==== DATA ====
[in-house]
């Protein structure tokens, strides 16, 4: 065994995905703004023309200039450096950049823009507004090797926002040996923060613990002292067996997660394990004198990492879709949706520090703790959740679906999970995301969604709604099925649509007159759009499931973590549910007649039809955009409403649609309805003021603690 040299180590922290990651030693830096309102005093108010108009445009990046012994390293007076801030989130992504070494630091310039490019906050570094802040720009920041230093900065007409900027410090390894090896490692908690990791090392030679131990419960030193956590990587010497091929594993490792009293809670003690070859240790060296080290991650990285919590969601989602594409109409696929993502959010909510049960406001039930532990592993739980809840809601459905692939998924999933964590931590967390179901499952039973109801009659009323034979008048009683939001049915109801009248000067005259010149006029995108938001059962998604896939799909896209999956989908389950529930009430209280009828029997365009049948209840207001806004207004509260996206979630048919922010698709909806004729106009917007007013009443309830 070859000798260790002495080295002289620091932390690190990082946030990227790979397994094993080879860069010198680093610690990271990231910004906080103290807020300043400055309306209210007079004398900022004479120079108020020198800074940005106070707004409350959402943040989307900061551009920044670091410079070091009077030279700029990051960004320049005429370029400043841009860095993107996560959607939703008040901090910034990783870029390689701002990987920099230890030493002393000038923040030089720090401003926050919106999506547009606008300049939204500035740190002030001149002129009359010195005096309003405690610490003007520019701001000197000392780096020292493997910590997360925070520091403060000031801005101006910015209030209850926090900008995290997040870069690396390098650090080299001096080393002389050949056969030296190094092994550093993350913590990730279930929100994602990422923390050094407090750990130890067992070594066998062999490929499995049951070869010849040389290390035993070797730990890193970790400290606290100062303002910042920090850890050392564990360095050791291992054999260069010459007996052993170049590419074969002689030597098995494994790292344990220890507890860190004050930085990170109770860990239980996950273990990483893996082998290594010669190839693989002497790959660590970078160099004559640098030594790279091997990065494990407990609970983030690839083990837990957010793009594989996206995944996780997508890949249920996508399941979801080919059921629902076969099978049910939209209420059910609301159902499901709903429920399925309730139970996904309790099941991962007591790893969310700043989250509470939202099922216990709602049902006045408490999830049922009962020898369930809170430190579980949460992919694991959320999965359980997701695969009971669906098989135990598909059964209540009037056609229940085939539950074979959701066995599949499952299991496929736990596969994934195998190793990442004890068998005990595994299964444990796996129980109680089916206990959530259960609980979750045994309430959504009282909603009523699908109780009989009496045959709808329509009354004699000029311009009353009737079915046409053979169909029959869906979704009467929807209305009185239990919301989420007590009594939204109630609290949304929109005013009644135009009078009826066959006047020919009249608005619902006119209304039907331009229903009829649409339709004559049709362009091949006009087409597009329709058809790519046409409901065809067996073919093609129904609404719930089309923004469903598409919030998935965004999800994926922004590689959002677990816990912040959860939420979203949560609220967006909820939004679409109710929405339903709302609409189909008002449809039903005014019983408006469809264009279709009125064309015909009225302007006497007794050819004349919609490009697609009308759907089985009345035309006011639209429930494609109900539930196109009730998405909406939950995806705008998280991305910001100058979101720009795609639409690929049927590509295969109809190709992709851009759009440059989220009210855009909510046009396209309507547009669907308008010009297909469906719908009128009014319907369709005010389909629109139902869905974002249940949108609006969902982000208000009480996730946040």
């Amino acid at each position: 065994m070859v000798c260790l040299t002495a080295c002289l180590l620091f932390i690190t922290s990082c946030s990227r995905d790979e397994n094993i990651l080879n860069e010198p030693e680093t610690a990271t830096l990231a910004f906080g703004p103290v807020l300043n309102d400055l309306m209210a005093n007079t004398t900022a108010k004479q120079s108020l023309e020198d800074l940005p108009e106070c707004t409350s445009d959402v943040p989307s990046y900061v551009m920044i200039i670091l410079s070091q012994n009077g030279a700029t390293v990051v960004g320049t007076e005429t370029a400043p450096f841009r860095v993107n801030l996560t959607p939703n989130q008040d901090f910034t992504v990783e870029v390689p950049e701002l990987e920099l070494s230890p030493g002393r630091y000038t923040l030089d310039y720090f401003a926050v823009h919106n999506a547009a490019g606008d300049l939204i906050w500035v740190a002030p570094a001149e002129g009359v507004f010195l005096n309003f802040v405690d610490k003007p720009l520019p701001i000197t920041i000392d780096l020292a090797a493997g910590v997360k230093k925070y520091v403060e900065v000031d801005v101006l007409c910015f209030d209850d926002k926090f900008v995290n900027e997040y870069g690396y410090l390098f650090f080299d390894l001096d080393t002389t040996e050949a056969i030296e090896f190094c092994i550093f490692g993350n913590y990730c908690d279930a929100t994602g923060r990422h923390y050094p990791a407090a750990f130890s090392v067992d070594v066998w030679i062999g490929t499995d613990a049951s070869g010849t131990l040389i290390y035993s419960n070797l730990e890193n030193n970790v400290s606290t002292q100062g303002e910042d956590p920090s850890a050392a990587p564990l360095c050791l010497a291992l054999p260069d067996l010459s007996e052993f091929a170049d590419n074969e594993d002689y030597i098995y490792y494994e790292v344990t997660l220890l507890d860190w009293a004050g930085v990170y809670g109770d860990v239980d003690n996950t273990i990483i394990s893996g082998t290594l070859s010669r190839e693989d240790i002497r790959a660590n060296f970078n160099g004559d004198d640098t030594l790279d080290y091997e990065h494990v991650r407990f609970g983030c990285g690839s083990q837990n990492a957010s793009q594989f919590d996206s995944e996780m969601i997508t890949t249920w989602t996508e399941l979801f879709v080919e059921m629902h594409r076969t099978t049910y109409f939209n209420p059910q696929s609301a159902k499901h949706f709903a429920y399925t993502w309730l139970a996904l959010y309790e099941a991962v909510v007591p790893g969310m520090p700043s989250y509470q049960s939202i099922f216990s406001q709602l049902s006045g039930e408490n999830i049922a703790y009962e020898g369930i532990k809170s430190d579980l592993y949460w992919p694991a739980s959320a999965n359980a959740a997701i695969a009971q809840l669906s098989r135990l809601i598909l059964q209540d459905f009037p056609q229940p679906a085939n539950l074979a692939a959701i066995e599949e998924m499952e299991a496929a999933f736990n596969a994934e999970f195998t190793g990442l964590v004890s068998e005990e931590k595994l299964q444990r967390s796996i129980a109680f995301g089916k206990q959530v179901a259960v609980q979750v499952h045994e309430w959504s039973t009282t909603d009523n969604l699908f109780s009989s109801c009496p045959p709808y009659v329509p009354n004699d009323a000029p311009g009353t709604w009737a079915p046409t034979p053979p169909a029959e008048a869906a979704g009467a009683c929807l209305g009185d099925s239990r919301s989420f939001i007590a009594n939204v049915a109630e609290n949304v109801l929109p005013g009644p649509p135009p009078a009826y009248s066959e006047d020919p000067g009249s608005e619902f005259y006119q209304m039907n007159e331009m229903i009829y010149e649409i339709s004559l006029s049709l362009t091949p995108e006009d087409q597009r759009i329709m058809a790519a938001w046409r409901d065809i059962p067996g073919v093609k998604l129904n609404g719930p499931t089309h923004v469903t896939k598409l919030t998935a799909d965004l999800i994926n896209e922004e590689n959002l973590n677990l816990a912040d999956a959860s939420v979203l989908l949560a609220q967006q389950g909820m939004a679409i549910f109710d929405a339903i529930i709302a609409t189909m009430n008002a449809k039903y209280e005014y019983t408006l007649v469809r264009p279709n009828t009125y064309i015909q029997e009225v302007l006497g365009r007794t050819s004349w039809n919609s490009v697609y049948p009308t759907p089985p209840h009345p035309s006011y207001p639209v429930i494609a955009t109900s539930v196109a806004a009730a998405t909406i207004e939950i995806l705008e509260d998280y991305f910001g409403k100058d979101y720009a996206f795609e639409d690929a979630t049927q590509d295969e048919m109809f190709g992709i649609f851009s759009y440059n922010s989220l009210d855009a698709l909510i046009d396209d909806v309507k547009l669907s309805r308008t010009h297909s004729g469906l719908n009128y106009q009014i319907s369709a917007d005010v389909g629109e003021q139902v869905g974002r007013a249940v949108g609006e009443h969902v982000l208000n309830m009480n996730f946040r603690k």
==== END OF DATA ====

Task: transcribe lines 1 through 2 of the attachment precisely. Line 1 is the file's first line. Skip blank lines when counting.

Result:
[in-house]
């Protein structure tokens, strides 16, 4: 065994995905703004023309200039450096950049823009507004090797926002040996923060613990002292067996997660394990004198990492879709949706520090703790959740679906999970995301969604709604099925649509007159759009499931973590549910007649039809955009409403649609309805003021603690 040299180590922290990651030693830096309102005093108010108009445009990046012994390293007076801030989130992504070494630091310039490019906050570094802040720009920041230093900065007409900027410090390894090896490692908690990791090392030679131990419960030193956590990587010497091929594993490792009293809670003690070859240790060296080290991650990285919590969601989602594409109409696929993502959010909510049960406001039930532990592993739980809840809601459905692939998924999933964590931590967390179901499952039973109801009659009323034979008048009683939001049915109801009248000067005259010149006029995108938001059962998604896939799909896209999956989908389950529930009430209280009828029997365009049948209840207001806004207004509260996206979630048919922010698709909806004729106009917007007013009443309830 070859000798260790002495080295002289620091932390690190990082946030990227790979397994094993080879860069010198680093610690990271990231910004906080103290807020300043400055309306209210007079004398900022004479120079108020020198800074940005106070707004409350959402943040989307900061551009920044670091410079070091009077030279700029990051960004320049005429370029400043841009860095993107996560959607939703008040901090910034990783870029390689701002990987920099230890030493002393000038923040030089720090401003926050919106999506547009606008300049939204500035740190002030001149002129009359010195005096309003405690610490003007520019701001000197000392780096020292493997910590997360925070520091403060000031801005101006910015209030209850926090900008995290997040870069690396390098650090080299001096080393002389050949056969030296190094092994550093993350913590990730279930929100994602990422923390050094407090750990130890067992070594066998062999490929499995049951070869010849040389290390035993070797730990890193970790400290606290100062303002910042920090850890050392564990360095050791291992054999260069010459007996052993170049590419074969002689030597098995494994790292344990220890507890860190004050930085990170109770860990239980996950273990990483893996082998290594010669190839693989002497790959660590970078160099004559640098030594790279091997990065494990407990609970983030690839083990837990957010793009594989996206995944996780997508890949249920996508399941979801080919059921629902076969099978049910939209209420059910609301159902499901709903429920399925309730139970996904309790099941991962007591790893969310700043989250509470939202099922216990709602049902006045408490999830049922009962020898369930809170430190579980949460992919694991959320999965359980997701695969009971669906098989135990598909059964209540009037056609229940085939539950074979959701066995599949499952299991496929736990596969994934195998190793990442004890068998005990595994299964444990796996129980109680089916206990959530259960609980979750045994309430959504009282909603009523699908109780009989009496045959709808329509009354004699000029311009009353009737079915046409053979169909029959869906979704009467929807209305009185239990919301989420007590009594939204109630609290949304929109005013009644135009009078009826066959006047020919009249608005619902006119209304039907331009229903009829649409339709004559049709362009091949006009087409597009329709058809790519046409409901065809067996073919093609129904609404719930089309923004469903598409919030998935965004999800994926922004590689959002677990816990912040959860939420979203949560609220967006909820939004679409109710929405339903709302609409189909008002449809039903005014019983408006469809264009279709009125064309015909009225302007006497007794050819004349919609490009697609009308759907089985009345035309006011639209429930494609109900539930196109009730998405909406939950995806705008998280991305910001100058979101720009795609639409690929049927590509295969109809190709992709851009759009440059989220009210855009909510046009396209309507547009669907308008010009297909469906719908009128009014319907369709005010389909629109139902869905974002249940949108609006969902982000208000009480996730946040």